Instagram’s messaging app, Threads, has received several new feature updates today, according to an announcement (only accessible from the app) from the Meta CEO Mark Zuckerberg. The updates include the ability to share Threads posts to Instagram direct messages (DM), add custom alt text for accessibility, and easily mention other users.
These new features come amid sluggish user growth and retention for the app since its launch last month. Threads intended to capitalize on Instagram’s popularity and take on Twitter (or X) but has struggled to keep users engaged.
New updates to Threads this week:
Directly share a post to your Instagram DMs
Custom alt-text for photo/video
New mention button to easily mention someone’s account in your Thread
To send a Threads post to someone through a direct message, tap the “paper airplane” icon on the post. This will allow you to select recipients and send it privately. The “Send to Instagram” feature may help drive more use by allowing Threads users to share content to Instagram DMs. But it’s unclear if that will improve the app’s traction dramatically.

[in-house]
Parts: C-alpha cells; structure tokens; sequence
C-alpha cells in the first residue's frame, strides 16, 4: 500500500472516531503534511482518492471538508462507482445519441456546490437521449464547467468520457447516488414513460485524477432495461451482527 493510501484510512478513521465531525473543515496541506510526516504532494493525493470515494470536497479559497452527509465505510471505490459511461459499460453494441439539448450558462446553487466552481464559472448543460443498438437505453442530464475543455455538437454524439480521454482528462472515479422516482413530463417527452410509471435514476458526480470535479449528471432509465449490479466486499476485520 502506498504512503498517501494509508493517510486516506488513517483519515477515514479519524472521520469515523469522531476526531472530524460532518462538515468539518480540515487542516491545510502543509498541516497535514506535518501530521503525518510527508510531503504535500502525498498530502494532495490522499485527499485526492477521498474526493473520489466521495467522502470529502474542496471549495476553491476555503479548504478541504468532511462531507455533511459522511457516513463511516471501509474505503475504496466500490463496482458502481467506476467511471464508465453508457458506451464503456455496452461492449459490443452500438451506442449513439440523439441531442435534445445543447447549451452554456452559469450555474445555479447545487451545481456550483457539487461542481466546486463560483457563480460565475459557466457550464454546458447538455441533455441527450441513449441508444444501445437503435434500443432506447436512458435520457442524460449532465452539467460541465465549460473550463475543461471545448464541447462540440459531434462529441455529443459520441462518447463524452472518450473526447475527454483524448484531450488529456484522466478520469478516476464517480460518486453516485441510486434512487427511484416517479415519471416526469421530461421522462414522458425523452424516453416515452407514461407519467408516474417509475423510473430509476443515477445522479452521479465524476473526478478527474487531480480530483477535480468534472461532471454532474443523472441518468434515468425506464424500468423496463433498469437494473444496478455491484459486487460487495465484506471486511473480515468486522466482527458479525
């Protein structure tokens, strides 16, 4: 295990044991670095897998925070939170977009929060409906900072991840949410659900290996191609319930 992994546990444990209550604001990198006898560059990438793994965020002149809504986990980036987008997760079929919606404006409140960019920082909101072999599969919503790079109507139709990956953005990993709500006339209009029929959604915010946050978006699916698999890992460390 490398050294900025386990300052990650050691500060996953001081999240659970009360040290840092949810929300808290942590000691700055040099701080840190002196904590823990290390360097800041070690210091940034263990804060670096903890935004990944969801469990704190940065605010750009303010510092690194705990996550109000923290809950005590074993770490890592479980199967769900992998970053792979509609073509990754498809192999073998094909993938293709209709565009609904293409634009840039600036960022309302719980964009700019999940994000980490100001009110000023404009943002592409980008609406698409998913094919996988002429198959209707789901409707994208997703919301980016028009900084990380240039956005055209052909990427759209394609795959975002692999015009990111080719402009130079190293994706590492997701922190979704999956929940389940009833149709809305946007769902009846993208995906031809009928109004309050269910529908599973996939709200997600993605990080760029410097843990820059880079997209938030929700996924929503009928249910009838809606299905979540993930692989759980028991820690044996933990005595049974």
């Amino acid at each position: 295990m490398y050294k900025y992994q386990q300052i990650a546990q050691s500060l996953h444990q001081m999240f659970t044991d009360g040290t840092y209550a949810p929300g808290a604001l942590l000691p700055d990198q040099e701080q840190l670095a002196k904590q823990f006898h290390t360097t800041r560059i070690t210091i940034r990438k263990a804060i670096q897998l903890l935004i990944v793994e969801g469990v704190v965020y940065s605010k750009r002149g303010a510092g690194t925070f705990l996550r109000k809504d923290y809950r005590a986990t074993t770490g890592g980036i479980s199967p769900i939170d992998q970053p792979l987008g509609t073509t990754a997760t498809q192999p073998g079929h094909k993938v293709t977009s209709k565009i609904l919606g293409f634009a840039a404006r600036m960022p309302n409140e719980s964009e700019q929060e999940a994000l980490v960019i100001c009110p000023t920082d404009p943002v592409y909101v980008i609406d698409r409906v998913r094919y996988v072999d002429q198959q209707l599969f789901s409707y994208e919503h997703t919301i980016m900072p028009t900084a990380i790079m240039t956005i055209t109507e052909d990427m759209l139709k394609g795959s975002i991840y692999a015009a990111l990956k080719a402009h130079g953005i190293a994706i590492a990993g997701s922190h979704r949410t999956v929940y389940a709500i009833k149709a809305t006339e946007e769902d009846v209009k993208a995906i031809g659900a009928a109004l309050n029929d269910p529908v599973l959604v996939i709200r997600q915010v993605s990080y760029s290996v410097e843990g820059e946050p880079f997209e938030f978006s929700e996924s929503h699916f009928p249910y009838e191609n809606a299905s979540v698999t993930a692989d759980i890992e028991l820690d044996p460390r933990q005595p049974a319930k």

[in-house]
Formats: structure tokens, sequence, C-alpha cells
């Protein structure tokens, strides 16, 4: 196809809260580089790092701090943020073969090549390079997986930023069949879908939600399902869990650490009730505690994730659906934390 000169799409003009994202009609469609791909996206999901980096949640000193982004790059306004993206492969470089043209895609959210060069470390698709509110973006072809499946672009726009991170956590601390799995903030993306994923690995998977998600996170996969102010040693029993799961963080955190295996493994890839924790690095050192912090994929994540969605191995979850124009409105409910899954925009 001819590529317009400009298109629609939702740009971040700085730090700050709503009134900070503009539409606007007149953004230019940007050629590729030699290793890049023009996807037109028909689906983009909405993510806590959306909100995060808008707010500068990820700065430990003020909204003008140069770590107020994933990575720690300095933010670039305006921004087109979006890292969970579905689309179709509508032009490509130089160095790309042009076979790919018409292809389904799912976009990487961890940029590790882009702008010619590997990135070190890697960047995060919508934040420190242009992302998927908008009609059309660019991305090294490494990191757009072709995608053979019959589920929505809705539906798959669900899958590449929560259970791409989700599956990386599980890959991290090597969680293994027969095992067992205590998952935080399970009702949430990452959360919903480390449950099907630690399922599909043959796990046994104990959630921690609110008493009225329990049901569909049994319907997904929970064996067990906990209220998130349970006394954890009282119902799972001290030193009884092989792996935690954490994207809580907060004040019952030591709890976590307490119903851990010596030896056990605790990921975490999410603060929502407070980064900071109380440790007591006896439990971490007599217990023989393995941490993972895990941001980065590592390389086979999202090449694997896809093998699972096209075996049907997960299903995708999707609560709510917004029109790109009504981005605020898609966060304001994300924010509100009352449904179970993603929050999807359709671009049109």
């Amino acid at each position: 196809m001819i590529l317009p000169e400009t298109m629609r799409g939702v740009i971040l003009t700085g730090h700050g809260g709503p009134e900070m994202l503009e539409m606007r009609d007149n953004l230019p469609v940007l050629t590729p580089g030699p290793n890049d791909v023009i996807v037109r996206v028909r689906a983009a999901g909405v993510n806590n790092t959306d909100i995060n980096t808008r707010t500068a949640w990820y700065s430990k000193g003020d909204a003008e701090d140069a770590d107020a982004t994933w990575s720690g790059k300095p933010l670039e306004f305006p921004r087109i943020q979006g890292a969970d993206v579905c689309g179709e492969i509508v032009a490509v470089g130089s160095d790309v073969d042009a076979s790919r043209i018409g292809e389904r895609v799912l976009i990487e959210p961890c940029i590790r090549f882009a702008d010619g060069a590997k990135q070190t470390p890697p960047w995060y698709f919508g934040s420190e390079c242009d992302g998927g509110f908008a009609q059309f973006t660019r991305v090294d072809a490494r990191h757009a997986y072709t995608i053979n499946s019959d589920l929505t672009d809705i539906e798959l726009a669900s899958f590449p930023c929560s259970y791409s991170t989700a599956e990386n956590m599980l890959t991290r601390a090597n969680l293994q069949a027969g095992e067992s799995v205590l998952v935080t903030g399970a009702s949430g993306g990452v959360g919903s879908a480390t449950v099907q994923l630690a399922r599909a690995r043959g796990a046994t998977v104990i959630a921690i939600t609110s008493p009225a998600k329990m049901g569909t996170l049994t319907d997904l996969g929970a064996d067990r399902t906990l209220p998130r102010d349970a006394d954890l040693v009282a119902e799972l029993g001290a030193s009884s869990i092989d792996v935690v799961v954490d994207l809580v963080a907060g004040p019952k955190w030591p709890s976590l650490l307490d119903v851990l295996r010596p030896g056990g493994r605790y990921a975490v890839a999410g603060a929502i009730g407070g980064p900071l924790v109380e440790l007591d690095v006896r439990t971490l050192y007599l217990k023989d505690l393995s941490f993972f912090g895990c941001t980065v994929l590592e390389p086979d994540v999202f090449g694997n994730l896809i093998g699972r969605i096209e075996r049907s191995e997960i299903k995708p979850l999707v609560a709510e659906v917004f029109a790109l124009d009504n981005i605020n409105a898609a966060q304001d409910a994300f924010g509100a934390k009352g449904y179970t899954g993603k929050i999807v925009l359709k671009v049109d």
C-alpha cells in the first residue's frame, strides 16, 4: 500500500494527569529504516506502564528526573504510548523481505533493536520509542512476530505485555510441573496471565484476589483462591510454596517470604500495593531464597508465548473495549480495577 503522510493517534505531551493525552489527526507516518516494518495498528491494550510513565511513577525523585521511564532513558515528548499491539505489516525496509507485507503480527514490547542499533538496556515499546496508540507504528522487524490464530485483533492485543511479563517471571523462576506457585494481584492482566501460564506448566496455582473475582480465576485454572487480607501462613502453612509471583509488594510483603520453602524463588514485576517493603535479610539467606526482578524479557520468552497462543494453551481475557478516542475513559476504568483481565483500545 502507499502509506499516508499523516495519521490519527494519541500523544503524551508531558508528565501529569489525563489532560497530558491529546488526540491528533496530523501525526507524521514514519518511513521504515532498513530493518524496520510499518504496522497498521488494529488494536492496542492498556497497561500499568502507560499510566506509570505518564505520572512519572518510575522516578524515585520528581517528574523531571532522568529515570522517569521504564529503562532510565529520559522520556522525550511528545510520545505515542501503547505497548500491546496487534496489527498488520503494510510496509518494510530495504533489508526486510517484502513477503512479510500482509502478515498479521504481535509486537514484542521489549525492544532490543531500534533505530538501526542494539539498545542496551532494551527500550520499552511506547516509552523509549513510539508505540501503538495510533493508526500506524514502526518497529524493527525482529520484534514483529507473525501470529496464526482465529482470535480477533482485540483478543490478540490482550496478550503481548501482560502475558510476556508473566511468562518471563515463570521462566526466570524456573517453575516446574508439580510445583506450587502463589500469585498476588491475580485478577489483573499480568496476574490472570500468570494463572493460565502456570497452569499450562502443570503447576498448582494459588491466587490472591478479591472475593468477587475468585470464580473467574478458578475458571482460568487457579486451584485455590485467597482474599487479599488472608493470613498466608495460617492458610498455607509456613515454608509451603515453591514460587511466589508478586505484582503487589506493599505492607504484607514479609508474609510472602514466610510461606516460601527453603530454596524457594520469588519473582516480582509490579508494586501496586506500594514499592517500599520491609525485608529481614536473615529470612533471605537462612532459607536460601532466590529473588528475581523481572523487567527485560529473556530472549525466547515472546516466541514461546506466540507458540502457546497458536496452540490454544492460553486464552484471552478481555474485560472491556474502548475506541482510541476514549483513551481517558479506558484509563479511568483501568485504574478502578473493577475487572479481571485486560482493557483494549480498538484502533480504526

To add alternative text descriptions to an image or video on a new post, start creating the post, attach your media using the paperclip icon, then tap the “Alt” button on the image. The ability to add custom alt text for photos and videos is aimed at improving accessibility for blind and low-vision users.
Also, Zuckerberg stated that the new mention button makes it easy to “mention someone’s account in your Thread.”
On the other hand, Threads users can access the platform on the Web in the next few weeks through a web version. Additionally, the platform will launch a proper search feature that can surface specific posts rather than just user accounts.
While Threads continues to iterate with new features, the app does not seem to have become the X competitor Meta had hoped for. User growth has tapered off after an initial spike at launch. Last week, Mark Zuckerberg said Threads saw a significant user drop after its launch. Over half of Threads’ users stopped using the text-based app within weeks of its release.